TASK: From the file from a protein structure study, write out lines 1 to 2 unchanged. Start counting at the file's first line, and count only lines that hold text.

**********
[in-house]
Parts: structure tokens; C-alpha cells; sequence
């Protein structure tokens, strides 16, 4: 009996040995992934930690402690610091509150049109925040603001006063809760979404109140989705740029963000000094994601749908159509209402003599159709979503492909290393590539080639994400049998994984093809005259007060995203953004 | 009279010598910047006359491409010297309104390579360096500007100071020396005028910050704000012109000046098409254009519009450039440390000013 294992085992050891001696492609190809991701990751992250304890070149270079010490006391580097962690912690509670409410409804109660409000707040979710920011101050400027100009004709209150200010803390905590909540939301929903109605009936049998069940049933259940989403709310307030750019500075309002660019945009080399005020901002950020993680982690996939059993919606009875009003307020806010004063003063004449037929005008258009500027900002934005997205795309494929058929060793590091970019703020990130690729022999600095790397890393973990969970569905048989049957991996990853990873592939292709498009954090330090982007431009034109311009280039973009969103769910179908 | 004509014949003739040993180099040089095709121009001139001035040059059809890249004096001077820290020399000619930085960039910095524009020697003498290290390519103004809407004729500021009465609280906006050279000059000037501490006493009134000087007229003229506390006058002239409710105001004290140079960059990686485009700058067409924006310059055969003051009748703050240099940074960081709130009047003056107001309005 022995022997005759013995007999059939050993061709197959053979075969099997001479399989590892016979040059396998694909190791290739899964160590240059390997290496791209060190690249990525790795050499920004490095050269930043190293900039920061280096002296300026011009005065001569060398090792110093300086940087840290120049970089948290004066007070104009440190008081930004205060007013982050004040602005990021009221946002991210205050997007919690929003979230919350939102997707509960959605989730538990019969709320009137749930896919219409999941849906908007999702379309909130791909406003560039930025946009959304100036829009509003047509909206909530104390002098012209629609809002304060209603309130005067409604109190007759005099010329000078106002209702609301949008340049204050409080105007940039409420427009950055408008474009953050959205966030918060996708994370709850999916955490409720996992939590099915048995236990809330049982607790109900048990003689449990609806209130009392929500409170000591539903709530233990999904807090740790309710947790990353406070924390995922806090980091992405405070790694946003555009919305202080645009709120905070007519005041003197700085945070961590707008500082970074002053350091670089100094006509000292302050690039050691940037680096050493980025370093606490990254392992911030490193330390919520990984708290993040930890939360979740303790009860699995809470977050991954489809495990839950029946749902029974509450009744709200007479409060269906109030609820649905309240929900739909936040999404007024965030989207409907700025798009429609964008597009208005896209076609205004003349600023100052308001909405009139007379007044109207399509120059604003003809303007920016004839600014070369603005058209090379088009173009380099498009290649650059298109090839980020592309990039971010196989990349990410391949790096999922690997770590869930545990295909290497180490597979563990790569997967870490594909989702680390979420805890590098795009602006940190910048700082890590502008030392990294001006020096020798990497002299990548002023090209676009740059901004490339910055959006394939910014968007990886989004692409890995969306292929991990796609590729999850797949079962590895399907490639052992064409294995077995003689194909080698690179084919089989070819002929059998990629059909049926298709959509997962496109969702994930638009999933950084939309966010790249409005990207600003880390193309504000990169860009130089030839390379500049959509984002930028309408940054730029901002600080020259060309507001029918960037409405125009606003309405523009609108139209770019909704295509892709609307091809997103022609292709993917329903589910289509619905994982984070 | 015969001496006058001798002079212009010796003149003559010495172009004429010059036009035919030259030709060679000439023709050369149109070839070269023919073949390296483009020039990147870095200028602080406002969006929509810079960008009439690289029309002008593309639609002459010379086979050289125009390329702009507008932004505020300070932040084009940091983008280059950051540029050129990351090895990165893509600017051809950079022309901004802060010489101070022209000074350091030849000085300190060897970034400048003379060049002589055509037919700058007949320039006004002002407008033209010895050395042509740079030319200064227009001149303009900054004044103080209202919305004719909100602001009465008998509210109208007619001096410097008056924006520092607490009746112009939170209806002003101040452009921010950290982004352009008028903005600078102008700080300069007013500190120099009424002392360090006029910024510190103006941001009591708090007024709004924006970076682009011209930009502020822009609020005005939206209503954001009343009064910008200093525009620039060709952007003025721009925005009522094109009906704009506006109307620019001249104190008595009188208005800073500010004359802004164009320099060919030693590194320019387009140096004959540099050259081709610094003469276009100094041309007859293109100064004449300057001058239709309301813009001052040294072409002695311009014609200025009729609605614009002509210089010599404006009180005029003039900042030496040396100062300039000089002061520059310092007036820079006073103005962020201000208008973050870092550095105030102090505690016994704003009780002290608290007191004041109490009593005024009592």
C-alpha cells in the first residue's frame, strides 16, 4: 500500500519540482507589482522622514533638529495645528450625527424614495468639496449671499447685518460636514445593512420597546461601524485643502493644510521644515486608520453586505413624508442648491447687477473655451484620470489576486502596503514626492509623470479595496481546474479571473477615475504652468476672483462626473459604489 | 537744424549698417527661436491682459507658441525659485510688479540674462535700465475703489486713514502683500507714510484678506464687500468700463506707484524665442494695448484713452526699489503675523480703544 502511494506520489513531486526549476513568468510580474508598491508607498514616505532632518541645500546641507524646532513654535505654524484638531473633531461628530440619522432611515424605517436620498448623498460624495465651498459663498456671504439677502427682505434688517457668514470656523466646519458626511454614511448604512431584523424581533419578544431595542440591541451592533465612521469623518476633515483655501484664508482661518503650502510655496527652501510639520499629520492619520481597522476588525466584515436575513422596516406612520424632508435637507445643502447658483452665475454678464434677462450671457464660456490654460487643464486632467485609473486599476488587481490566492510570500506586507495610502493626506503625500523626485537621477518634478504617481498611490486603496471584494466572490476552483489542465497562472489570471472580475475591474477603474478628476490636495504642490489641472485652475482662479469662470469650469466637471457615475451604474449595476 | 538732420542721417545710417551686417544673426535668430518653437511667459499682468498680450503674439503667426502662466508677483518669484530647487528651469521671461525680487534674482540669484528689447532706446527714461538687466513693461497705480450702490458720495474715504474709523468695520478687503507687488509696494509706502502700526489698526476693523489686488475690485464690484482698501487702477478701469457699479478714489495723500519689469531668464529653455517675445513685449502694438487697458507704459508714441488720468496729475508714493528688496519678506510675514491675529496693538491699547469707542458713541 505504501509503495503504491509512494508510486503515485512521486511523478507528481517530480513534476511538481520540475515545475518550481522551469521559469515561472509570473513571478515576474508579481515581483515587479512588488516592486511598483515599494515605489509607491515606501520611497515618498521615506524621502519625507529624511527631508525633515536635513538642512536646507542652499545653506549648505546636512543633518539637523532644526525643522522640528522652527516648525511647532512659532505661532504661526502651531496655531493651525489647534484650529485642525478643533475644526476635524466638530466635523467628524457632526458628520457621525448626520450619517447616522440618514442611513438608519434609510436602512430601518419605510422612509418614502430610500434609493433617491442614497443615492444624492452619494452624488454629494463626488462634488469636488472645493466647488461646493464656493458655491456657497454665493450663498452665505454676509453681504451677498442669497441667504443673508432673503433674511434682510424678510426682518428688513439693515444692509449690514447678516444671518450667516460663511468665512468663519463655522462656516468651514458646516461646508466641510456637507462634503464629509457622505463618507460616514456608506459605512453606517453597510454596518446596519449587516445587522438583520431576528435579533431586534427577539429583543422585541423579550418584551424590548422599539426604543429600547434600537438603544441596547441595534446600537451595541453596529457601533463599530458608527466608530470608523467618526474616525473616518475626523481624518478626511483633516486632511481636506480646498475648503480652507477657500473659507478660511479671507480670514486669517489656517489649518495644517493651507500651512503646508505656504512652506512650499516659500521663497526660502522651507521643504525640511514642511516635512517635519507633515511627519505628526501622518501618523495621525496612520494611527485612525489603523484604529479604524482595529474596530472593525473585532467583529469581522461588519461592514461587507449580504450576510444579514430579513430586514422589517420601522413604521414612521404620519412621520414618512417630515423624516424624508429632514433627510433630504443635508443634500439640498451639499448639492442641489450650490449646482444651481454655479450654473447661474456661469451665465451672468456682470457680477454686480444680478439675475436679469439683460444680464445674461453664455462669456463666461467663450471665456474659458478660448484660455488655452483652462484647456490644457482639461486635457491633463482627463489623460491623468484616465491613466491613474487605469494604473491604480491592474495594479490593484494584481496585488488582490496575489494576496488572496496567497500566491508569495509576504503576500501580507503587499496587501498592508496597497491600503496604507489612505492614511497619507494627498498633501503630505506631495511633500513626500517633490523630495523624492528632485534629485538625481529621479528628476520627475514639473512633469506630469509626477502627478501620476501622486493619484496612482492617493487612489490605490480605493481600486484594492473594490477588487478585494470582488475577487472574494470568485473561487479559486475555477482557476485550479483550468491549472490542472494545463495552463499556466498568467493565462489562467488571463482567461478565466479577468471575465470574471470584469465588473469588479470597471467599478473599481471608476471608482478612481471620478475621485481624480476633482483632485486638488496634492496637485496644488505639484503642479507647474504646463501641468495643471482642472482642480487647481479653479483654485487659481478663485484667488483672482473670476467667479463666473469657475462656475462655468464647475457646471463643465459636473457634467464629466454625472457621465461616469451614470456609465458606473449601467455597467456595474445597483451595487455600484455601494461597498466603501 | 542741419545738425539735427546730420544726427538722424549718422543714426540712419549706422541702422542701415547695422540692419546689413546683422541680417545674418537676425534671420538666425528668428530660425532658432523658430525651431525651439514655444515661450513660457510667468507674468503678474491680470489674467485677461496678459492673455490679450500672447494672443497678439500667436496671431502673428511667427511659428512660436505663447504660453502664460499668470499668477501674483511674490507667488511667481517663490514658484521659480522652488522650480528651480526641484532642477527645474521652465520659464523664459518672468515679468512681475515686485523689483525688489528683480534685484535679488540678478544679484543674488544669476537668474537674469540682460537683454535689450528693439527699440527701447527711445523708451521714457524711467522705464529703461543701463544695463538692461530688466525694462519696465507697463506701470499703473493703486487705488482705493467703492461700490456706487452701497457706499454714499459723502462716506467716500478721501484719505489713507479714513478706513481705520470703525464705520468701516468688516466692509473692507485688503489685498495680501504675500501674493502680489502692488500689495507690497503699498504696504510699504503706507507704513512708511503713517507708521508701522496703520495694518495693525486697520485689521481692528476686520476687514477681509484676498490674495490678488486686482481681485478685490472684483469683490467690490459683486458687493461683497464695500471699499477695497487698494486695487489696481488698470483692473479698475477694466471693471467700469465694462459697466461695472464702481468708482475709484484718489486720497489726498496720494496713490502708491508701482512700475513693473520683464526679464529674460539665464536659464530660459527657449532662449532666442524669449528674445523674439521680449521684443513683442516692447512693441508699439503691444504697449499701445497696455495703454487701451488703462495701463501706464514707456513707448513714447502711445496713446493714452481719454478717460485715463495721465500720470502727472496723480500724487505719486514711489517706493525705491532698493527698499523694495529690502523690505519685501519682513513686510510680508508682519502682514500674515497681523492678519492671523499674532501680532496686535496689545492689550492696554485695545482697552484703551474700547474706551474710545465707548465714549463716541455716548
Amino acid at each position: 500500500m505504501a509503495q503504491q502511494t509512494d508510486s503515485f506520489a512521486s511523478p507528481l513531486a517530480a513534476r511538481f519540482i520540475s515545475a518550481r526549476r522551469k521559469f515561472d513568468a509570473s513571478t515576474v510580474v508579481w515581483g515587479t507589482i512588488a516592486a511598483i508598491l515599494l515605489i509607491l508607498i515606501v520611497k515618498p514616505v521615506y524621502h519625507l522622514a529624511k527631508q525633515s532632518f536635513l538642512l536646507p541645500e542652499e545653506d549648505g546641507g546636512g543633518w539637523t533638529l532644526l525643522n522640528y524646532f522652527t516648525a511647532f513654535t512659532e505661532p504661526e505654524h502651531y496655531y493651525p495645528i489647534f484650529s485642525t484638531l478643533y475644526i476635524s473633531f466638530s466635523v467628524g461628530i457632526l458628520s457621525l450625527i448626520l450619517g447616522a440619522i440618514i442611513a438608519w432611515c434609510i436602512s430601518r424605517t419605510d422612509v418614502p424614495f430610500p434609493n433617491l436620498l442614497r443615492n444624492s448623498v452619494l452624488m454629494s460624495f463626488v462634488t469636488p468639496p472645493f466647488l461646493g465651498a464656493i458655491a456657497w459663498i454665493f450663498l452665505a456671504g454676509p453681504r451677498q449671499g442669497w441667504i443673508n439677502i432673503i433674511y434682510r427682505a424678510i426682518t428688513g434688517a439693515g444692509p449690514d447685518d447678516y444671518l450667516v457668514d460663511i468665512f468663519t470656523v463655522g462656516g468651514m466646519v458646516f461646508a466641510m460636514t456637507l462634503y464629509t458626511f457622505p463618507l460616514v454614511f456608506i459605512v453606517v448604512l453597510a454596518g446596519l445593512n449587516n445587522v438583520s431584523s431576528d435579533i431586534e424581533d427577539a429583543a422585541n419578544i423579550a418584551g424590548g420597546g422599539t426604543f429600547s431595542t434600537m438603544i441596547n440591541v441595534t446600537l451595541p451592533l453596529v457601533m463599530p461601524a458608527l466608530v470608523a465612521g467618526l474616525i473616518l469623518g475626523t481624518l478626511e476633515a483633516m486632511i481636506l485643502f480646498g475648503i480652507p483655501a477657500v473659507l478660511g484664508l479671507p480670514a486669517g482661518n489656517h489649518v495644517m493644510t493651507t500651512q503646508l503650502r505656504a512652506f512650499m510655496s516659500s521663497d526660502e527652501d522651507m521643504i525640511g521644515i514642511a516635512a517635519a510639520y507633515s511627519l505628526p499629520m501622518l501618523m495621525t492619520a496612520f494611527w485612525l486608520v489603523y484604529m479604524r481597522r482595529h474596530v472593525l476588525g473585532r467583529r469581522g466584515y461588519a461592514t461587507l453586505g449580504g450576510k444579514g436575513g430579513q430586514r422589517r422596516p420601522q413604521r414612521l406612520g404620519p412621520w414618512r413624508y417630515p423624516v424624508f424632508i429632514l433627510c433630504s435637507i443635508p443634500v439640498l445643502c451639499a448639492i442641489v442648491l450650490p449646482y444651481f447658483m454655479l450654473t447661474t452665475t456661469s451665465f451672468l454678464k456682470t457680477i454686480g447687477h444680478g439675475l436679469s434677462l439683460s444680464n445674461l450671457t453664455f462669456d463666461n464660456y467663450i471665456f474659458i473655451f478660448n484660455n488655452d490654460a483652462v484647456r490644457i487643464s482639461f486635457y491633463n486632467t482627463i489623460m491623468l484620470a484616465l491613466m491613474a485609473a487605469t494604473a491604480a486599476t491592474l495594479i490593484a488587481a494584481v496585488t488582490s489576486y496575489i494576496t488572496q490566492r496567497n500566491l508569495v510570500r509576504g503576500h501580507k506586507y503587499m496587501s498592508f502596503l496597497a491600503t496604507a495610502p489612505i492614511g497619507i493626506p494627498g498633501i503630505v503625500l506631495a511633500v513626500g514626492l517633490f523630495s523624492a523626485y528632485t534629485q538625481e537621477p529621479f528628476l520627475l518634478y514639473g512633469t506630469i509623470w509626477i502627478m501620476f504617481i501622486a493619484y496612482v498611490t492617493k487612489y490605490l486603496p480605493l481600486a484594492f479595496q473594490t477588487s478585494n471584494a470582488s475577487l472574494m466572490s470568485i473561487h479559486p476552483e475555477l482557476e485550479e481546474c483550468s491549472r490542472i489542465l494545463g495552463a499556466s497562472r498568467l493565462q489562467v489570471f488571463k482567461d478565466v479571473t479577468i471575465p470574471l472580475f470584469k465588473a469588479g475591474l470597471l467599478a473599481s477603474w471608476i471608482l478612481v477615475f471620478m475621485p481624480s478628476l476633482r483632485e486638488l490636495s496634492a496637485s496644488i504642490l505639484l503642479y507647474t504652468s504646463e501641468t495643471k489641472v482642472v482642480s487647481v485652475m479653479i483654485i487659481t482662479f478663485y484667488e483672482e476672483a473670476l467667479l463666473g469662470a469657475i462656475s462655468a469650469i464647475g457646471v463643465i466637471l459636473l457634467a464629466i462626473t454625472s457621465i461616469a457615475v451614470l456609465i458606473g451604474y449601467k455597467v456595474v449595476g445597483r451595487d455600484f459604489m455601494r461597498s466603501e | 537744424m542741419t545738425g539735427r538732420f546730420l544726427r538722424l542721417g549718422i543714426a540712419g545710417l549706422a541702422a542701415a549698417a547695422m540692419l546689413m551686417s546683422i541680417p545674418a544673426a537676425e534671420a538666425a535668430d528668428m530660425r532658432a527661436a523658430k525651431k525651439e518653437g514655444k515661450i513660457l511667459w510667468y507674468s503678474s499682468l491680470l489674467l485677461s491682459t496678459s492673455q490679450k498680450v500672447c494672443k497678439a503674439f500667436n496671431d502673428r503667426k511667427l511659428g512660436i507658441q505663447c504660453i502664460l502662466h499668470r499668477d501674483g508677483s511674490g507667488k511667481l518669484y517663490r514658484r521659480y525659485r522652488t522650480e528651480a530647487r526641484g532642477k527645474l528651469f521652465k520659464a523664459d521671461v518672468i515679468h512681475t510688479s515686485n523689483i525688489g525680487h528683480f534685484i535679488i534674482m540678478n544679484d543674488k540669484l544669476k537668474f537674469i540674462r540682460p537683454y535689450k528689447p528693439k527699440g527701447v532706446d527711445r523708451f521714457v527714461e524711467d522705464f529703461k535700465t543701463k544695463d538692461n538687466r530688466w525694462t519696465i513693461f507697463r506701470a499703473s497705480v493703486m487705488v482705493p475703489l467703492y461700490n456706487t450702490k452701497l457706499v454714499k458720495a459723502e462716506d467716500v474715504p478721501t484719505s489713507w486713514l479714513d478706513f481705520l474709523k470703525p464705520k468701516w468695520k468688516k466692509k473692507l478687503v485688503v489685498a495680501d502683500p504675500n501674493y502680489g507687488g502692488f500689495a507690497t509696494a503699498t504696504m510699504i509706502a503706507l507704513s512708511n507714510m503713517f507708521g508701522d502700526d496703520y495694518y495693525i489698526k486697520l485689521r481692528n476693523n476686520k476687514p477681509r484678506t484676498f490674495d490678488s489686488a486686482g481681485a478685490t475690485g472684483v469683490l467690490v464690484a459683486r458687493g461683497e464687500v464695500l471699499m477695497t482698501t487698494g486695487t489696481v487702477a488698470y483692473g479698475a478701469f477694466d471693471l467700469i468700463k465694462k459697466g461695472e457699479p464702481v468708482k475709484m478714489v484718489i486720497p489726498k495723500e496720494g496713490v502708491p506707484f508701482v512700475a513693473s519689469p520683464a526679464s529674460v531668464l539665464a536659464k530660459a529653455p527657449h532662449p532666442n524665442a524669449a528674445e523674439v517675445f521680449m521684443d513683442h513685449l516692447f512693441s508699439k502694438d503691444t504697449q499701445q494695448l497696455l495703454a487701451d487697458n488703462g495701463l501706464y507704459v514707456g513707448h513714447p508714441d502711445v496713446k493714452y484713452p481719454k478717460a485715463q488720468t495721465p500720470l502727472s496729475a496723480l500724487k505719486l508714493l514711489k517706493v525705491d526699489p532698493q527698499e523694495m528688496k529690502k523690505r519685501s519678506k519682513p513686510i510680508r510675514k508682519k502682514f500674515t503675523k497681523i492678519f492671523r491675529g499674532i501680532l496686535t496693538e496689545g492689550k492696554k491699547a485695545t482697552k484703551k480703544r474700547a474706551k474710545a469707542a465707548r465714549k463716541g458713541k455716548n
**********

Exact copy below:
[in-house]
Parts: structure tokens; C-alpha cells; sequence